(Application no. 4870/02)
8 June 2010
This judgment has become final under Article 44 § 2 of the Convention.
It may be subject to editorial revision.
In the case of Gül and Others v. Turkey,
The European Court of Human Rights (Second Section), sitting as a Chamber composed of:
Françoise Tulkens, President,
Ireneu Cabral Barreto,
Işıl Karakaş, judges,
and Sally Dollé, Section Registrar,
Having deliberated in private on 4 May 2010,
Delivers the following judgment, which was adopted on that date:
1. The case originated in an application (no. 4870/02) against the Republic of Turkey lodged with the Court under Article 34 of the Convention for the Protection of Human Rights and Fundamental Freedoms (“the Convention”) by four Turkish nationals, Mr Ercan Gül, Mr Deniz Kahraman, Ms Zehra Delikurt and Mr Erkan Arslanbenzer (“the applicants”), on 5 November 2001.
2. The applicants were represented by Ms F. Kalaycı, a lawyer practising in Ankara. The Turkish Government (“the Government”) were represented by their Agent.
3. On 11 December 2007 the Court declared the application partly inadmissible and decided to communicate to the Government the complaints concerning the lack of legal assistance to the applicants during their police custody and the interference with their right to freedom of expression and assembly. It also decided to examine the merits of the application at the same time as its admissibility (Article 29 § 3).
4. The applicants were born in 1966, 1977, 1979 and 1965 respectively.
5. On 30 November 1999 the applicants were arrested by police officers from the Anti-Terrorist Branch of the Ankara Police Headquarters. On the same day the applicants' representatives applied to the principal public prosecutor's office at the Ankara State Security Court seeking information about the applicants' arrest and the duration of their custody, as well as authorisation to provide them with legal assistance during their questioning by the police. The principal public prosecutor informed them that, under section 16 of Law no. 2845 and sections 30 and 31 of Law no. 3842, the applicants were not entitled to receive legal assistance during their police custody.
6. On 3 December 1999 the applicants were brought before a public prosecutor at the Ankara State Security Court and questioned about their alleged affiliation with the Turkish Communist Party/Marxist-Leninist - Turkish Workers and Peasants' Liberation Army - Marxist-Leninist Youth Union of Turkey (“the TKP/ML-TIKKO-TMLGB”), an armed, illegal organisation. Before the public prosecutor, Mr Ercan Gül stated that he was not a member of the organisation in question. He maintained that the periodicals found in his apartment were legal publications and that the poster allegedly found there did not belong to him. He had therefore refused to sign the arrest and search report. The applicant further stated that he was one of the founders and directors of the Tüm Maliye-Sen (Tüm Maliye Çalışanları Sendikası – the Financial Sector Trade Union) and that, consequently, as a member of this trade union, he had participated in several demonstrations, such as the one on May Day and demonstrations to commemorate the 1993 Sivas Massacre. Mr Ercan Gül lastly contended that he had never shouted slogans in support of the TKP/ML-TIKKO-TMLGB.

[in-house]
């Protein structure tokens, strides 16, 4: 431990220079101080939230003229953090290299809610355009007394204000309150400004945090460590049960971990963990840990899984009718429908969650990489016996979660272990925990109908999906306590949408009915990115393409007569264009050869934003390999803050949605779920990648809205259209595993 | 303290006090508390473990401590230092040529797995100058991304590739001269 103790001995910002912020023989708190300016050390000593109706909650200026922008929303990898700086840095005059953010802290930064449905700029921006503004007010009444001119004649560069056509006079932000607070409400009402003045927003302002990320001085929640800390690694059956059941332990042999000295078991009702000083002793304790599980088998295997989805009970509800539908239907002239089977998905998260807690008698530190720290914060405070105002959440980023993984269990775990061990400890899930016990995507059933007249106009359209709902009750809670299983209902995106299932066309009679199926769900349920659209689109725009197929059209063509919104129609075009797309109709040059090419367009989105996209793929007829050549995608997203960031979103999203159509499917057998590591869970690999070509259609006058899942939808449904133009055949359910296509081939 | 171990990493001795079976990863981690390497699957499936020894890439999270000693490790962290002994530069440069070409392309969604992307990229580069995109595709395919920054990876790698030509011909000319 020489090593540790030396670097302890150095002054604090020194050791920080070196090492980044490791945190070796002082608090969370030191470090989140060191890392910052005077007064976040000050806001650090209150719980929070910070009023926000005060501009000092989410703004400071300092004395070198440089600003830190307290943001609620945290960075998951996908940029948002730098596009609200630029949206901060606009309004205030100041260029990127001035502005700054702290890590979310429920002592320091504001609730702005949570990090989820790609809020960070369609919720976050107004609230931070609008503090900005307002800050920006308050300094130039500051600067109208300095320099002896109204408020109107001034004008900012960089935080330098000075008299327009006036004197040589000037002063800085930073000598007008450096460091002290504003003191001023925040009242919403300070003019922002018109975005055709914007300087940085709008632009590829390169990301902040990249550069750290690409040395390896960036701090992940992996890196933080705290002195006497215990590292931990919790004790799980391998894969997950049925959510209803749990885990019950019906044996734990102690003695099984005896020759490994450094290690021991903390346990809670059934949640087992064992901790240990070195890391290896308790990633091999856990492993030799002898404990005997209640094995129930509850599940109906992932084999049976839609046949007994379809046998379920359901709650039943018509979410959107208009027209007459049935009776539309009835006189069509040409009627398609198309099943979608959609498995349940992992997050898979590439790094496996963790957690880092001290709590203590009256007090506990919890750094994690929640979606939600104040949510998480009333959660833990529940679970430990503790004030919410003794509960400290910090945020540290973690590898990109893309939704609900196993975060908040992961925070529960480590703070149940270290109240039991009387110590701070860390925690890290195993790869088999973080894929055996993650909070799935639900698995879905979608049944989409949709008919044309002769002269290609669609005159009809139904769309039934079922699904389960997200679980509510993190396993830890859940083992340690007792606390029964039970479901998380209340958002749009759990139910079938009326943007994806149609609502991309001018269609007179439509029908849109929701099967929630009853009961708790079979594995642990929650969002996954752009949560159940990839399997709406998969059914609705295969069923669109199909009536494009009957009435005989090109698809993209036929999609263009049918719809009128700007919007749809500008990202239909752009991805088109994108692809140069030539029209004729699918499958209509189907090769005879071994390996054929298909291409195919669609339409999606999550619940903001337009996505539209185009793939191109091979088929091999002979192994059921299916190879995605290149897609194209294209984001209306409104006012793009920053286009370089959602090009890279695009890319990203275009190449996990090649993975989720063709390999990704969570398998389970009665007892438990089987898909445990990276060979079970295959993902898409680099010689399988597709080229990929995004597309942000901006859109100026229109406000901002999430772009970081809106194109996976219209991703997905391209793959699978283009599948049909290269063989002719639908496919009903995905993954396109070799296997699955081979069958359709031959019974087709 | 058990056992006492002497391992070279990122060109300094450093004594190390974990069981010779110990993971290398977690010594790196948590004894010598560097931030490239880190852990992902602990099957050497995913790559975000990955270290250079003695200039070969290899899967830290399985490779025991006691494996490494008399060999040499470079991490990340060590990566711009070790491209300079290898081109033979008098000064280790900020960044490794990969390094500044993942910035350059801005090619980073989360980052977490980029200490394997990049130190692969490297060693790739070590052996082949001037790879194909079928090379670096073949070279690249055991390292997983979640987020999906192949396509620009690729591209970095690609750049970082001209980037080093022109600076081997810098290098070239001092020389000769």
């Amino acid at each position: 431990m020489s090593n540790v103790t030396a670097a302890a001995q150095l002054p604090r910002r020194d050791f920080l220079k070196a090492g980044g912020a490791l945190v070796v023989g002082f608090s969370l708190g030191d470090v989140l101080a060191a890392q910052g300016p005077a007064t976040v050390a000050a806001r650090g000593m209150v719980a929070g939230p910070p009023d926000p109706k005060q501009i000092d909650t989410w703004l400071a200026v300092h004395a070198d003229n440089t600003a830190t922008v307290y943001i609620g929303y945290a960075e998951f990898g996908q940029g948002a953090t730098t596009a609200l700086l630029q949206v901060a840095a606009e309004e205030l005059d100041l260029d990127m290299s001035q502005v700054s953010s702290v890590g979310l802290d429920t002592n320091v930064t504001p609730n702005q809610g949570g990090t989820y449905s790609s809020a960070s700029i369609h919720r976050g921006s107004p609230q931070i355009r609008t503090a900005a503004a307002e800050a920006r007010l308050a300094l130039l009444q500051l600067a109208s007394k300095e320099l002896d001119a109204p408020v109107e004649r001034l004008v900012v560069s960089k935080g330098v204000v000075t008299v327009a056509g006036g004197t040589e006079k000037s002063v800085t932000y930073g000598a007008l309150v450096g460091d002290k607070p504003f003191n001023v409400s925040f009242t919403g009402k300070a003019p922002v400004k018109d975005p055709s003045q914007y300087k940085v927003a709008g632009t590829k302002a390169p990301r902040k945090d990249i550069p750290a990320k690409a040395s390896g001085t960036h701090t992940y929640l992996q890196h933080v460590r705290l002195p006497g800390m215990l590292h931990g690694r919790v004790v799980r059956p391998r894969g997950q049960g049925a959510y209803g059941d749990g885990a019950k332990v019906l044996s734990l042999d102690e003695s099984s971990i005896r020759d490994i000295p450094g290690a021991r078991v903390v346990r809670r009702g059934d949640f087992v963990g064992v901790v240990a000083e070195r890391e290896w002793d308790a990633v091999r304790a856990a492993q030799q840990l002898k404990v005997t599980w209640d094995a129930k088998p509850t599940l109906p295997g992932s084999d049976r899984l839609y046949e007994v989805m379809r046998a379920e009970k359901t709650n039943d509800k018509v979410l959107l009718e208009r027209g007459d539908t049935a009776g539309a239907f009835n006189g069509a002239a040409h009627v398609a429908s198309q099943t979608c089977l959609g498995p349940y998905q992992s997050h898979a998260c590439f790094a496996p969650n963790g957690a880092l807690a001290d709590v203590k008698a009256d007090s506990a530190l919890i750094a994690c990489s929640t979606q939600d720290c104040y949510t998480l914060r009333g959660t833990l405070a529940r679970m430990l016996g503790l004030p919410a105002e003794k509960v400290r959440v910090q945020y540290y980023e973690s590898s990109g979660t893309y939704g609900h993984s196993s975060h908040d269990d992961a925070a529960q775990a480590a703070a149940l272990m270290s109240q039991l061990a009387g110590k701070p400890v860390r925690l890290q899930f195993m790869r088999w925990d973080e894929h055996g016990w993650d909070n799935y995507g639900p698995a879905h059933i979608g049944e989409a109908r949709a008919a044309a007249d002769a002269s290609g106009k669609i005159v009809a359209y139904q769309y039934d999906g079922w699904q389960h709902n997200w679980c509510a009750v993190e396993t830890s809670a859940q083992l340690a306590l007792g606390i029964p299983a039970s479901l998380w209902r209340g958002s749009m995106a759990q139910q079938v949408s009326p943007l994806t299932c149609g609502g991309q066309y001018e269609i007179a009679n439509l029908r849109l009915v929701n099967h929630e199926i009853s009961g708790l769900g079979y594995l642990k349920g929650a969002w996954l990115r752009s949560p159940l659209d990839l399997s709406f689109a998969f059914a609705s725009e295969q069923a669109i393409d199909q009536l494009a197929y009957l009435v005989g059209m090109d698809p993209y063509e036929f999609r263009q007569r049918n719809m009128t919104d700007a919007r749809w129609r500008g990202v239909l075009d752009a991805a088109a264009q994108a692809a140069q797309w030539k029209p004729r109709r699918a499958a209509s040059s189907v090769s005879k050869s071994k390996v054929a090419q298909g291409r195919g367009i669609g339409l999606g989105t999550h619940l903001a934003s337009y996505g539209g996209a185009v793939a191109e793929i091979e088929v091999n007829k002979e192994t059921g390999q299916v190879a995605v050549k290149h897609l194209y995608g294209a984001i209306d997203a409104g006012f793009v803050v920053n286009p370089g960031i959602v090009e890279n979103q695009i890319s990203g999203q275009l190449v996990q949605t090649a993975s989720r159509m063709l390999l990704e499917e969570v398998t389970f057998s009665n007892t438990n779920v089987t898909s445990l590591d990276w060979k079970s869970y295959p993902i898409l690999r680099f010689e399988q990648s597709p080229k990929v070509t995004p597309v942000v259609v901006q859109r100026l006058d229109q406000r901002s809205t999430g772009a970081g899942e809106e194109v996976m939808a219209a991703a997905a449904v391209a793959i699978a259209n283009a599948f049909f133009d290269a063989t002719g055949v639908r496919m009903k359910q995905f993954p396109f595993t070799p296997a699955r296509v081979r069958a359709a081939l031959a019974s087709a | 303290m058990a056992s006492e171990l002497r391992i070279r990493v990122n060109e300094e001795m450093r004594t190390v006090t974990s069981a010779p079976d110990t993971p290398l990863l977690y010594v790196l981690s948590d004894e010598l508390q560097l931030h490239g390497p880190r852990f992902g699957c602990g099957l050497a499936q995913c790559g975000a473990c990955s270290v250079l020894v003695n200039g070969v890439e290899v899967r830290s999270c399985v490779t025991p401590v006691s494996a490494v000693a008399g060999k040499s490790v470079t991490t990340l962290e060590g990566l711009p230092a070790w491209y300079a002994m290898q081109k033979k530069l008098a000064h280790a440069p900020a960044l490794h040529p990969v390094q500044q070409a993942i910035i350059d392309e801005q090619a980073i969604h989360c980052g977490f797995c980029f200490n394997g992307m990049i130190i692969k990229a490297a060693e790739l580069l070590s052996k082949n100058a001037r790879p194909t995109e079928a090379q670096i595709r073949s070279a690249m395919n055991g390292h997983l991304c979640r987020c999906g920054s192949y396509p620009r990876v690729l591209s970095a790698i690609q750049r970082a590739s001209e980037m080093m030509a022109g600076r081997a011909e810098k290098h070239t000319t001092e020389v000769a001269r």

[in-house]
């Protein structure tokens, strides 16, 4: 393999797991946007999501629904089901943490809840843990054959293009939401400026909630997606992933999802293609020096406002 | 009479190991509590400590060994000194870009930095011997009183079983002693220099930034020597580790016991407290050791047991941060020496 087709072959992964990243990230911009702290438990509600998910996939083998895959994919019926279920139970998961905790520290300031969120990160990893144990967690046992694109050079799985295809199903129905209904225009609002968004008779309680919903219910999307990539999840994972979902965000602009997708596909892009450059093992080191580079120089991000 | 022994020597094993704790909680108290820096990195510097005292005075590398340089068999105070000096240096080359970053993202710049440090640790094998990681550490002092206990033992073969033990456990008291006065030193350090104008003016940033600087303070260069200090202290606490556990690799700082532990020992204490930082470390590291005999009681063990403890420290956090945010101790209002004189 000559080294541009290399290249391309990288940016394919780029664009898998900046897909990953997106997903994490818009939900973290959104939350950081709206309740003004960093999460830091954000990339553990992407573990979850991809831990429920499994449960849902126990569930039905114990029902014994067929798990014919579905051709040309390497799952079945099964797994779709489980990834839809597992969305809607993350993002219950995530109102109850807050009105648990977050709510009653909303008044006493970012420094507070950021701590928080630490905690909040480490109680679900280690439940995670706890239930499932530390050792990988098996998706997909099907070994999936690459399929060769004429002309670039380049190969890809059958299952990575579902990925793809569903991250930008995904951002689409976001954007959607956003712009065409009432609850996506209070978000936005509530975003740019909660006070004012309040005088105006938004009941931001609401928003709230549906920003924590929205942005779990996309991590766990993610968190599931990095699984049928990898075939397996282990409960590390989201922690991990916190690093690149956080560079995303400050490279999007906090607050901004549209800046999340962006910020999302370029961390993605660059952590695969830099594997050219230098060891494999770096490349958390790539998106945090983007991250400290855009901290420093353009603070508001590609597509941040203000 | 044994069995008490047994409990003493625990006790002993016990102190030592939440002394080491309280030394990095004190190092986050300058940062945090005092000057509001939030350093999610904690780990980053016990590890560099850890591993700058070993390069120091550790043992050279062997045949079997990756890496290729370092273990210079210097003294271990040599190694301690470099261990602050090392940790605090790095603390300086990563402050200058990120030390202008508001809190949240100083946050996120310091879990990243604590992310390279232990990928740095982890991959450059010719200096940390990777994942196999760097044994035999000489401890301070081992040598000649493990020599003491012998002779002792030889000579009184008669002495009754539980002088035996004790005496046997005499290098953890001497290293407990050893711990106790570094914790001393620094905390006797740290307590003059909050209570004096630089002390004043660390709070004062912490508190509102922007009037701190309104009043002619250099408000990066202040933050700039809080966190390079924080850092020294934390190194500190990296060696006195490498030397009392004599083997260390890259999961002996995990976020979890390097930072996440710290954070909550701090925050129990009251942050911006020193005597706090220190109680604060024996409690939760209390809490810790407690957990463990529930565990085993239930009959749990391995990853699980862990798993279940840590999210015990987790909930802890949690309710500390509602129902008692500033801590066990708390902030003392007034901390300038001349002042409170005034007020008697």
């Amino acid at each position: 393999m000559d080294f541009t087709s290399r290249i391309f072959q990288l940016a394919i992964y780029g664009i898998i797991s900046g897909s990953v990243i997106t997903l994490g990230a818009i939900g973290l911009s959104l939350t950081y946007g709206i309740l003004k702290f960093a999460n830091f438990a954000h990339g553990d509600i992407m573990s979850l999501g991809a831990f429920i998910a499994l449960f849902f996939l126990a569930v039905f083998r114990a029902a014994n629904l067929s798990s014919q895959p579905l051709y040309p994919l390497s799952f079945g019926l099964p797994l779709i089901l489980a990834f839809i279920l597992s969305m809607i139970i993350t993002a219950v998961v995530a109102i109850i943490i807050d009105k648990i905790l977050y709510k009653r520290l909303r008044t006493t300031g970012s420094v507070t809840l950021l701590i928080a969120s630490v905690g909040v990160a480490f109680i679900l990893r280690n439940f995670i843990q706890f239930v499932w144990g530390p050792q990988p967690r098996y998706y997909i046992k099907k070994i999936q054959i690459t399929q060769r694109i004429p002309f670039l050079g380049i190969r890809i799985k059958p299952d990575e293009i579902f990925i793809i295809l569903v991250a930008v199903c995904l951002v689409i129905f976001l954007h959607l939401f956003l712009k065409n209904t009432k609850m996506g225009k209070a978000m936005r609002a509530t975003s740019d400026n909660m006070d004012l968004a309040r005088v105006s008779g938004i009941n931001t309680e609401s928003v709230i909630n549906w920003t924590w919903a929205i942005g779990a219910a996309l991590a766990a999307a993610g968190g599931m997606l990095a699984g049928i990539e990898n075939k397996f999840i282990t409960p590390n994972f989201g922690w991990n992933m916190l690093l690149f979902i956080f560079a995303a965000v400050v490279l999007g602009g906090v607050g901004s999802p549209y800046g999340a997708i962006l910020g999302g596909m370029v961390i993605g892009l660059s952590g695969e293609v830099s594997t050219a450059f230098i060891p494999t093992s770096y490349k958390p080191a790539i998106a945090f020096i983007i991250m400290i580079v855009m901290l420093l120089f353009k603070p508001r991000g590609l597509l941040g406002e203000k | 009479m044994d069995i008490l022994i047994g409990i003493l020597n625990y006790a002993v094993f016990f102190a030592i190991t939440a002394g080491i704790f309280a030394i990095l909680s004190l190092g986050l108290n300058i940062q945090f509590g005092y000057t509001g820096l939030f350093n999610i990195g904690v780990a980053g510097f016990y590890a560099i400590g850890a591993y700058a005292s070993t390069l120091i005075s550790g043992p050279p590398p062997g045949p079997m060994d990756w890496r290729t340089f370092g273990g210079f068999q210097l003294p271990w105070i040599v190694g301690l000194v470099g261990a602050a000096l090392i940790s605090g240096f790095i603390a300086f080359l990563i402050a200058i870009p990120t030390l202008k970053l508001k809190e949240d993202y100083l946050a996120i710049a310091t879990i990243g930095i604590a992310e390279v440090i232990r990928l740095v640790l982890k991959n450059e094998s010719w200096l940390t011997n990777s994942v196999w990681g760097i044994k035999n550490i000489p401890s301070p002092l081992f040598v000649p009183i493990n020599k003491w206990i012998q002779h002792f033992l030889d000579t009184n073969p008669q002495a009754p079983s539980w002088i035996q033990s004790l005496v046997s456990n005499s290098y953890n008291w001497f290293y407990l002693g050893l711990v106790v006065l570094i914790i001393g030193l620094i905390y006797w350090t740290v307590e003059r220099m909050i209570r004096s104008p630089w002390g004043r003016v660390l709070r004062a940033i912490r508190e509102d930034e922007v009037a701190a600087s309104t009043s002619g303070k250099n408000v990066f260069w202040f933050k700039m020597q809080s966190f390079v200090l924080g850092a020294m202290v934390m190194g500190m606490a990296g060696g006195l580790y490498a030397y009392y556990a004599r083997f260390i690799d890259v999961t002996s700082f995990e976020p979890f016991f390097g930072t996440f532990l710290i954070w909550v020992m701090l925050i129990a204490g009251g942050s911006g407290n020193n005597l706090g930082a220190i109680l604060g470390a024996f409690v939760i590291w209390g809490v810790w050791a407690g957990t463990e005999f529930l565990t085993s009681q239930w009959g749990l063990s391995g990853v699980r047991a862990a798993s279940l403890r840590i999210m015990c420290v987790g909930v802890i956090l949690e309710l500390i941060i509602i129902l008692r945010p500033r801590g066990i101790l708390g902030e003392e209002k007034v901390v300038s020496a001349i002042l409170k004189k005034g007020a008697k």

7. Mr Erkan Aslanbenzer stated before the public prosecutor that he was not a member of the organisation in question. He maintained that the periodicals found in his apartment were legal publications and not propaganda tools for the TKP/ML-TIKKO-TMLGB. He further contended that he was a member of the Confederation of Public Employees' Trade Unions (“KESK”) and that he had participated in several demonstrations. When the applicant was shown a photograph, allegedly of him at a demonstration behind a banner bearing the name Partizan, a periodical, he maintained that the person in the photograph could not have been him. Lastly, he stated that he did not remember whether on 2 July 1998 he had participated in the demonstration to commemorate the 1993 Sivas Massacre.
8. Mr Deniz Kahraman maintained that he had no affiliation with the TKP/ML. He said that he had taken part in the May Day Workers demonstration in 1997 and in the demonstration of 2 July 1998. When the applicant was shown a photograph allegedly of him at a demonstration behind a Partizan banner, he maintained that the person in the photograph was not him.
9. Finally, Ms Zehra Delikurt stated that she was not a member of the TKP/ML-TIKKO-TMLGB. She denied the allegation that she had written slogans in favour of the TKP/ML-TIKKO on the walls of schools in Ankara. When she was shown a photograph in which she was allegedly carrying a picture of the general secretary of the TKP/ML-TIKKO, Ms Zehra Delikurt contended that she had participated in the demonstration of 2 July 1998 and that she did not know the person in the picture.
10. On the same day the applicants were brought before a single judge at the Ankara State Security Court, where they repeated their statements made to the public prosecutor. The judge ordered Ms Delikurt's detention and the other applicants' release.